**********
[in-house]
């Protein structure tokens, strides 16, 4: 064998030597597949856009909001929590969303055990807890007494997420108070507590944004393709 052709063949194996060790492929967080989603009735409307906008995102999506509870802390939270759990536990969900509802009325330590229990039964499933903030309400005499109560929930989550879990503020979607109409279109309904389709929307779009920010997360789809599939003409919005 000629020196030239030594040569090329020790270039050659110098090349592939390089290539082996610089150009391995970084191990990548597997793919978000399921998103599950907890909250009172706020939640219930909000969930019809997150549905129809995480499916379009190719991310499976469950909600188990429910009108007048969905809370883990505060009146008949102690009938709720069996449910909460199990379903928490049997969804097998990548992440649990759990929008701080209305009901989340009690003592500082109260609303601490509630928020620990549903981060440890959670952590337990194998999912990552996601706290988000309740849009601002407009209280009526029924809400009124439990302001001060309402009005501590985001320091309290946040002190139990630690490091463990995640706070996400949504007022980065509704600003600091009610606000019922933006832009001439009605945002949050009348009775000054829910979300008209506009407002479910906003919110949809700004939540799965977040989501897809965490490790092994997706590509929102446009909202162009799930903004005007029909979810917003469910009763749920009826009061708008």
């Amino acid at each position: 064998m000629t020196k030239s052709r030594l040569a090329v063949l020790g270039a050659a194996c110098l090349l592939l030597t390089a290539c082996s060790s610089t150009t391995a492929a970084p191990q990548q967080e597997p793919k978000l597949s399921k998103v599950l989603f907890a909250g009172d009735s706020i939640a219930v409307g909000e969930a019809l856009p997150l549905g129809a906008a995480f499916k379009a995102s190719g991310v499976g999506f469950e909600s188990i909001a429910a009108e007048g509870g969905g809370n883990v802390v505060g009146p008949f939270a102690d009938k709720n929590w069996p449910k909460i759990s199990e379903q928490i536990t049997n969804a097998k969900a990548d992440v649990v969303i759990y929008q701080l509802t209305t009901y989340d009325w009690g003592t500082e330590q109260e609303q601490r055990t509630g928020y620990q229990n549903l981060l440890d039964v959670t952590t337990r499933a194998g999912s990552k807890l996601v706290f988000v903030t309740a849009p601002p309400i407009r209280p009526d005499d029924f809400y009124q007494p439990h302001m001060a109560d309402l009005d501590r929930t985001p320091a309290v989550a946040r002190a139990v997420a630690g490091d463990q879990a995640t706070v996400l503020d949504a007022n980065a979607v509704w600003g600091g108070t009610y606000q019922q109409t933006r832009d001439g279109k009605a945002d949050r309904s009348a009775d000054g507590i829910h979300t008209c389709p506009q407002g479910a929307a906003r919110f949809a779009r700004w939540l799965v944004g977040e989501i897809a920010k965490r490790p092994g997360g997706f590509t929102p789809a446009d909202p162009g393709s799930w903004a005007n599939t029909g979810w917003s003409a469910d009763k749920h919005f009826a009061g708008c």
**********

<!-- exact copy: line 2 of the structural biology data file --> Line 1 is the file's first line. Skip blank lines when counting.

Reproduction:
């Protein structure tokens, strides 16, 4: 064998030597597949856009909001929590969303055990807890007494997420108070507590944004393709 052709063949194996060790492929967080989603009735409307906008995102999506509870802390939270759990536990969900509802009325330590229990039964499933903030309400005499109560929930989550879990503020979607109409279109309904389709929307779009920010997360789809599939003409919005 000629020196030239030594040569090329020790270039050659110098090349592939390089290539082996610089150009391995970084191990990548597997793919978000399921998103599950907890909250009172706020939640219930909000969930019809997150549905129809995480499916379009190719991310499976469950909600188990429910009108007048969905809370883990505060009146008949102690009938709720069996449910909460199990379903928490049997969804097998990548992440649990759990929008701080209305009901989340009690003592500082109260609303601490509630928020620990549903981060440890959670952590337990194998999912990552996601706290988000309740849009601002407009209280009526029924809400009124439990302001001060309402009005501590985001320091309290946040002190139990630690490091463990995640706070996400949504007022980065509704600003600091009610606000019922933006832009001439009605945002949050009348009775000054829910979300008209506009407002479910906003919110949809700004939540799965977040989501897809965490490790092994997706590509929102446009909202162009799930903004005007029909979810917003469910009763749920009826009061708008």